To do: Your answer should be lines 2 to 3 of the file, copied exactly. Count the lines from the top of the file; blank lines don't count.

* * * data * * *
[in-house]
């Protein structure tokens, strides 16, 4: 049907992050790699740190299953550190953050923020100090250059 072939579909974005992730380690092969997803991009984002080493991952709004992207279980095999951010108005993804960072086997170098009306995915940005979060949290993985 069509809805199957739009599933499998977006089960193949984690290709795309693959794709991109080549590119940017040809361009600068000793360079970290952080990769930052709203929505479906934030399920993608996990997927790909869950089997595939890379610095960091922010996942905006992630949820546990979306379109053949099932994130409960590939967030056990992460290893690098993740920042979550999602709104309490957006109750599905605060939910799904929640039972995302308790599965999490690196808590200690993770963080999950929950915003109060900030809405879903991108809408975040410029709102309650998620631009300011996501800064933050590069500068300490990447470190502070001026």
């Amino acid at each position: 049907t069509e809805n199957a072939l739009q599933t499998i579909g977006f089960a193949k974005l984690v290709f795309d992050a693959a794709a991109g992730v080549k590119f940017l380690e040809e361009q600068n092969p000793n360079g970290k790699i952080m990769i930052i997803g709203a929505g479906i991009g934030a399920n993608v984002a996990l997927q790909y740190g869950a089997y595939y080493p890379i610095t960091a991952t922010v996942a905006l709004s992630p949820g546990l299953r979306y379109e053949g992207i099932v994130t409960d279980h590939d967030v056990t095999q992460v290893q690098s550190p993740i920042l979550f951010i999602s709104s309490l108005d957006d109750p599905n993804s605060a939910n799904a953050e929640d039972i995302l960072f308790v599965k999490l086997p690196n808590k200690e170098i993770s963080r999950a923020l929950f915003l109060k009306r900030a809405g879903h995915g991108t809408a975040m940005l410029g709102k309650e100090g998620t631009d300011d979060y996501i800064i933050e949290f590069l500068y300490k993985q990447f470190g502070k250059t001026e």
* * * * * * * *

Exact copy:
């Protein structure tokens, strides 16, 4: 049907992050790699740190299953550190953050923020100090250059 072939579909974005992730380690092969997803991009984002080493991952709004992207279980095999951010108005993804960072086997170098009306995915940005979060949290993985 069509809805199957739009599933499998977006089960193949984690290709795309693959794709991109080549590119940017040809361009600068000793360079970290952080990769930052709203929505479906934030399920993608996990997927790909869950089997595939890379610095960091922010996942905006992630949820546990979306379109053949099932994130409960590939967030056990992460290893690098993740920042979550999602709104309490957006109750599905605060939910799904929640039972995302308790599965999490690196808590200690993770963080999950929950915003109060900030809405879903991108809408975040410029709102309650998620631009300011996501800064933050590069500068300490990447470190502070001026």
């Amino acid at each position: 049907t069509e809805n199957a072939l739009q599933t499998i579909g977006f089960a193949k974005l984690v290709f795309d992050a693959a794709a991109g992730v080549k590119f940017l380690e040809e361009q600068n092969p000793n360079g970290k790699i952080m990769i930052i997803g709203a929505g479906i991009g934030a399920n993608v984002a996990l997927q790909y740190g869950a089997y595939y080493p890379i610095t960091a991952t922010v996942a905006l709004s992630p949820g546990l299953r979306y379109e053949g992207i099932v994130t409960d279980h590939d967030v056990t095999q992460v290893q690098s550190p993740i920042l979550f951010i999602s709104s309490l108005d957006d109750p599905n993804s605060a939910n799904a953050e929640d039972i995302l960072f308790v599965k999490l086997p690196n808590k200690e170098i993770s963080r999950a923020l929950f915003l109060k009306r900030a809405g879903h995915g991108t809408a975040m940005l410029g709102k309650e100090g998620t631009d300011d979060y996501i800064i933050e949290f590069l500068y300490k993985q990447f470190g502070k250059t001026e």